On the nation’s city streets, most people are just trying to get by in these hard economic times. But underneath the streets in New York City subways, it’s a different world. And for Eric Dickson it’s not just about survival, it’s about dance.
“Dancing is one of the things I do that fits me. So i decided to do it on the train, show off my talent, show what I got, show the people,” says Eric, a 10th-grader from Brooklyn.
When they’re not in school, 15-year-old old Eric and his dance crew hit New York City’s subway system three to four times a week showing off one train-defying move after another. On a good day these break dancers, or B-boys as they call themselves, can make $70 to $100 each. But sometimes they get more than money, like contacts that lead to auditions or dance gigs. And every contact brings Eric one step closer to achieving his dream of being of dancing on television.
Eric started dancing at the age three and he’s totally self-taught. His mother says she knows better than anyone he was born to dance but it’s an emotional issue for her because she doesn’t have the money to pay for lessons.
“I know it hurts him that I can’t, you know. He don’t tell me but I know my son and I love him. I wanna see him do better. I wanna see things happen for him because I know he’s a good one,” says Chrisshell Dickson as she sheds a few tears. She and her son share a close relationship that was born from hardship.
“Eric was born two pounds 14 ounces. He was born at 28 weeks. That’s where it started. His father passed away a month after he was born,” says Ms. Dickson. But you’d never know it if after seeing moves like this.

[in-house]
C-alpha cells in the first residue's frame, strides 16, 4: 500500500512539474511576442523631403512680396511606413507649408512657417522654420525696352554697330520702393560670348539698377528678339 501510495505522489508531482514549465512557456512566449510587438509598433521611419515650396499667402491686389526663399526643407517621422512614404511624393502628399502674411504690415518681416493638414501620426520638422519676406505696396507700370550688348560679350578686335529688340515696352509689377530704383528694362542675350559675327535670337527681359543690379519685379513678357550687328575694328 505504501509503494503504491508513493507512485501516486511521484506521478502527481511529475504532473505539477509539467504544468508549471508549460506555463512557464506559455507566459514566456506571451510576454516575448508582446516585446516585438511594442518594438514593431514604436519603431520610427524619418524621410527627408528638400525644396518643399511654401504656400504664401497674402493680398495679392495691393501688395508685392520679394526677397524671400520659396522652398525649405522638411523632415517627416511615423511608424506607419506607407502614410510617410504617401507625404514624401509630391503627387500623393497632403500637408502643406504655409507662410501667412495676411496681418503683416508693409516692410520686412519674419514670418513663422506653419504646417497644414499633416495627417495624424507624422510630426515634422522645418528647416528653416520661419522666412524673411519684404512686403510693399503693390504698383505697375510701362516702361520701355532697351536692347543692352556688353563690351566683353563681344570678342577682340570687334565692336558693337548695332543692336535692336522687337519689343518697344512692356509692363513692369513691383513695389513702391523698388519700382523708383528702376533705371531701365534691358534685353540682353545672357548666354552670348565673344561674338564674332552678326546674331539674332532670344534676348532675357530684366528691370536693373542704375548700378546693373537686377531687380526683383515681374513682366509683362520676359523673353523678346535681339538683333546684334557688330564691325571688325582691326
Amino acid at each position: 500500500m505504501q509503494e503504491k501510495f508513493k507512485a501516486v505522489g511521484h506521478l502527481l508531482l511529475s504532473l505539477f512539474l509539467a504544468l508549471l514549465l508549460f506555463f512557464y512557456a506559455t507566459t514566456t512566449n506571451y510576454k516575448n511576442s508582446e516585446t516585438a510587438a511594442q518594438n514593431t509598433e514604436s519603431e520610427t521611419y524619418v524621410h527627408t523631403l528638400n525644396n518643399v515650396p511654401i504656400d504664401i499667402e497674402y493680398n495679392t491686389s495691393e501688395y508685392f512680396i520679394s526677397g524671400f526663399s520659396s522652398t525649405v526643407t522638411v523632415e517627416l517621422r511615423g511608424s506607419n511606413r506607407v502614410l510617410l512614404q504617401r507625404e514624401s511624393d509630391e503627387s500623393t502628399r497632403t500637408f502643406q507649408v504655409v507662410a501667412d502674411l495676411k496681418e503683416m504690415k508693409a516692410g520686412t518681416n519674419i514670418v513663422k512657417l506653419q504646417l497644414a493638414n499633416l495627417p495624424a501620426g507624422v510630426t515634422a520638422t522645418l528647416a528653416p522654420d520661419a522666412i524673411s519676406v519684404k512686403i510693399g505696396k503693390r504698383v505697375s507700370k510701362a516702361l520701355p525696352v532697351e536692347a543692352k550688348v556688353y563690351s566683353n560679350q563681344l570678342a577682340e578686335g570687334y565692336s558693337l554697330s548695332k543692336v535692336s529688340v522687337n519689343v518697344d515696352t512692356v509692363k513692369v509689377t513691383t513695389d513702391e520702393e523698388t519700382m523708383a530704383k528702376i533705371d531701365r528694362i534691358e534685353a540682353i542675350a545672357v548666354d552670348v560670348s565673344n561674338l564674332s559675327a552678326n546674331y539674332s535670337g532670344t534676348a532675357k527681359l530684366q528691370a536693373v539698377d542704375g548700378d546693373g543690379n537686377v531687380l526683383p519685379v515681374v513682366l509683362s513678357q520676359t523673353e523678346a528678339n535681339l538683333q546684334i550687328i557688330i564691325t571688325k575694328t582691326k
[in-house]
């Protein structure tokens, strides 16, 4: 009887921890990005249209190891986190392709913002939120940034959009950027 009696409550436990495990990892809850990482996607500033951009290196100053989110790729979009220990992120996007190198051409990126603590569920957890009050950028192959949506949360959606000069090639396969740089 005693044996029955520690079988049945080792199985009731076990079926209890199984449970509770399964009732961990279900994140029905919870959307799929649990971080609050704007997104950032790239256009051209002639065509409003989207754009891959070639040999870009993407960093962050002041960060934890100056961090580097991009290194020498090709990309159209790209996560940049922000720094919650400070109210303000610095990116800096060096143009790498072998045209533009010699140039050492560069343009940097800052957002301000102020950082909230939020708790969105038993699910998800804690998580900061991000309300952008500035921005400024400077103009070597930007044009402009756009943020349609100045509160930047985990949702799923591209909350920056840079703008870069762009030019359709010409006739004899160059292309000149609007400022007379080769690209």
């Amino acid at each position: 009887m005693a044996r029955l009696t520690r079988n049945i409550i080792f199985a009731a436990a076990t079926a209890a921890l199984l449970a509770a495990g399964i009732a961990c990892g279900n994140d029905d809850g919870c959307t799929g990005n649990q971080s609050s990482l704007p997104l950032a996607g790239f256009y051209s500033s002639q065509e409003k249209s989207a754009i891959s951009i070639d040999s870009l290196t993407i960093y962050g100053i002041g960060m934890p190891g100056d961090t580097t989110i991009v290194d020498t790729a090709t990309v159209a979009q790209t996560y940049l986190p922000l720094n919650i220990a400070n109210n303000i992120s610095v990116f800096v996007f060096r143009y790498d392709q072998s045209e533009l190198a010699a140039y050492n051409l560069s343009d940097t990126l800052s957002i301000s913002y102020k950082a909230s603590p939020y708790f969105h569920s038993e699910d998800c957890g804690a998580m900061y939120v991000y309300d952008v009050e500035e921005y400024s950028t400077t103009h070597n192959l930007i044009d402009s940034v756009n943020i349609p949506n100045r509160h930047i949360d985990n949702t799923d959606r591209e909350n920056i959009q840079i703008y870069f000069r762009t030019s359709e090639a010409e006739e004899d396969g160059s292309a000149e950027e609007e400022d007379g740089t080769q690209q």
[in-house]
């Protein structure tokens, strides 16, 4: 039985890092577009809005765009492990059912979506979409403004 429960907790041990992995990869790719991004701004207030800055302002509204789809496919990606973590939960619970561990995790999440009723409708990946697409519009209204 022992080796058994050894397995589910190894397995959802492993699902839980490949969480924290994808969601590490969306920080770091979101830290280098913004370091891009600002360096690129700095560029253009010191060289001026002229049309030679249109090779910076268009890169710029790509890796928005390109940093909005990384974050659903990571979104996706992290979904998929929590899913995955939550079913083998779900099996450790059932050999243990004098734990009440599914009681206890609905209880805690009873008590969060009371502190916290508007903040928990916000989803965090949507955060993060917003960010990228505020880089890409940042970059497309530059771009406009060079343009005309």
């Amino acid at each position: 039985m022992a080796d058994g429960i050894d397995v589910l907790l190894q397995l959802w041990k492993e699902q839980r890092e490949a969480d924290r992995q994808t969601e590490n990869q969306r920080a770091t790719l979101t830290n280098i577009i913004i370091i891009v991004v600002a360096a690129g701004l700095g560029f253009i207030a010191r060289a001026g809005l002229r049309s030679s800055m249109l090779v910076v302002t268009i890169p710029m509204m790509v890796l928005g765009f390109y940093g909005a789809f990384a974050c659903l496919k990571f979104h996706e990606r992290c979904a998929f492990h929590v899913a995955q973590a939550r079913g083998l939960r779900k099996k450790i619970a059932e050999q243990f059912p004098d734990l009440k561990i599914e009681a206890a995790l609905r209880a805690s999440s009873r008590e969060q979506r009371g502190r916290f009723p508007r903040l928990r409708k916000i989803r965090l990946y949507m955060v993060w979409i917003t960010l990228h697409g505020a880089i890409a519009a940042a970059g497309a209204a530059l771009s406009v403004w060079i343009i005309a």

New York City subway trains are known as a hotbed of unsanctioned entrepreneurial activity from dancers, like Eric and his crew, to musicians to kids selling candy. And they’re all in violation of the transit system’s code of conduct.
“There’s some folks in there trying to collect money by pan-handling. There’s folks trying to get money in exchange for their musical performance or their dancing or gymnastics or whatever. And that can really get in the way of the cars being used for their intended purpose,” says William Henderson, head of New York City’s Transit Riders Council. Train regulations are enforced by police but transit officials say these kind of violations are not a high priority.
Even still, Eric and his mom know dancing on the subway could one day get him in trouble. But they continue to take their chances. “They’re entertaining people for something. It’s a job,” says Eric’s Mom.
Eric hopes he never has to give up his ‘job’ because for him, every train car’s a stage and a chance to get discovered.